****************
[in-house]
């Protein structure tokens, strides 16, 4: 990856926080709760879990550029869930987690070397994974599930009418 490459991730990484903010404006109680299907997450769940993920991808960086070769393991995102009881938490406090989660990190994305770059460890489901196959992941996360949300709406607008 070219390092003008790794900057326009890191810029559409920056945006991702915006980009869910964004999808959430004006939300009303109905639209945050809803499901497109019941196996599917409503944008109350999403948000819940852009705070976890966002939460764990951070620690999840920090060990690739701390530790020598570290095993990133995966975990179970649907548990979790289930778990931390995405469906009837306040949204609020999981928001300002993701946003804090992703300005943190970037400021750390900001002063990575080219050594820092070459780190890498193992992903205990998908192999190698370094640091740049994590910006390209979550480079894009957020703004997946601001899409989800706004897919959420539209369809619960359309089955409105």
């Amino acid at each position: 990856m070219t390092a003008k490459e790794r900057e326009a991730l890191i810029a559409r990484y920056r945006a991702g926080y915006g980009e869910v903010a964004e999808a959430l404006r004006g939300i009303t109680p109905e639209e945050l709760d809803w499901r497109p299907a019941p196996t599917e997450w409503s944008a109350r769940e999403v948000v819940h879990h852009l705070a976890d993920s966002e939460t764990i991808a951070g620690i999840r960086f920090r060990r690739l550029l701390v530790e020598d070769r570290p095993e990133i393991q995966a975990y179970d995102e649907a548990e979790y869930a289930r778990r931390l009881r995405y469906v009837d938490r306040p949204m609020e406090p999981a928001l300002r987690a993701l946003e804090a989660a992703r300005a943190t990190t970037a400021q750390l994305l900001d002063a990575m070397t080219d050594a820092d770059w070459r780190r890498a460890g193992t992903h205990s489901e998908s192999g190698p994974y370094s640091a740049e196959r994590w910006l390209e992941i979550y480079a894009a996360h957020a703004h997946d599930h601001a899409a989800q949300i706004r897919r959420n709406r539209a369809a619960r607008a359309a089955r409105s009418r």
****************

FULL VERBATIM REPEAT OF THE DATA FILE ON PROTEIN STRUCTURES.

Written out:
[in-house]
């Protein structure tokens, strides 16, 4: 990856926080709760879990550029869930987690070397994974599930009418 490459991730990484903010404006109680299907997450769940993920991808960086070769393991995102009881938490406090989660990190994305770059460890489901196959992941996360949300709406607008 070219390092003008790794900057326009890191810029559409920056945006991702915006980009869910964004999808959430004006939300009303109905639209945050809803499901497109019941196996599917409503944008109350999403948000819940852009705070976890966002939460764990951070620690999840920090060990690739701390530790020598570290095993990133995966975990179970649907548990979790289930778990931390995405469906009837306040949204609020999981928001300002993701946003804090992703300005943190970037400021750390900001002063990575080219050594820092070459780190890498193992992903205990998908192999190698370094640091740049994590910006390209979550480079894009957020703004997946601001899409989800706004897919959420539209369809619960359309089955409105």
């Amino acid at each position: 990856m070219t390092a003008k490459e790794r900057e326009a991730l890191i810029a559409r990484y920056r945006a991702g926080y915006g980009e869910v903010a964004e999808a959430l404006r004006g939300i009303t109680p109905e639209e945050l709760d809803w499901r497109p299907a019941p196996t599917e997450w409503s944008a109350r769940e999403v948000v819940h879990h852009l705070a976890d993920s966002e939460t764990i991808a951070g620690i999840r960086f920090r060990r690739l550029l701390v530790e020598d070769r570290p095993e990133i393991q995966a975990y179970d995102e649907a548990e979790y869930a289930r778990r931390l009881r995405y469906v009837d938490r306040p949204m609020e406090p999981a928001l300002r987690a993701l946003e804090a989660a992703r300005a943190t990190t970037a400021q750390l994305l900001d002063a990575m070397t080219d050594a820092d770059w070459r780190r890498a460890g193992t992903h205990s489901e998908s192999g190698p994974y370094s640091a740049e196959r994590w910006l390209e992941i979550y480079a894009a996360h957020a703004h997946d599930h601001a899409a989800q949300i706004r897919r959420n709406r539209a369809a619960r607008a359309a089955r409105s009418r």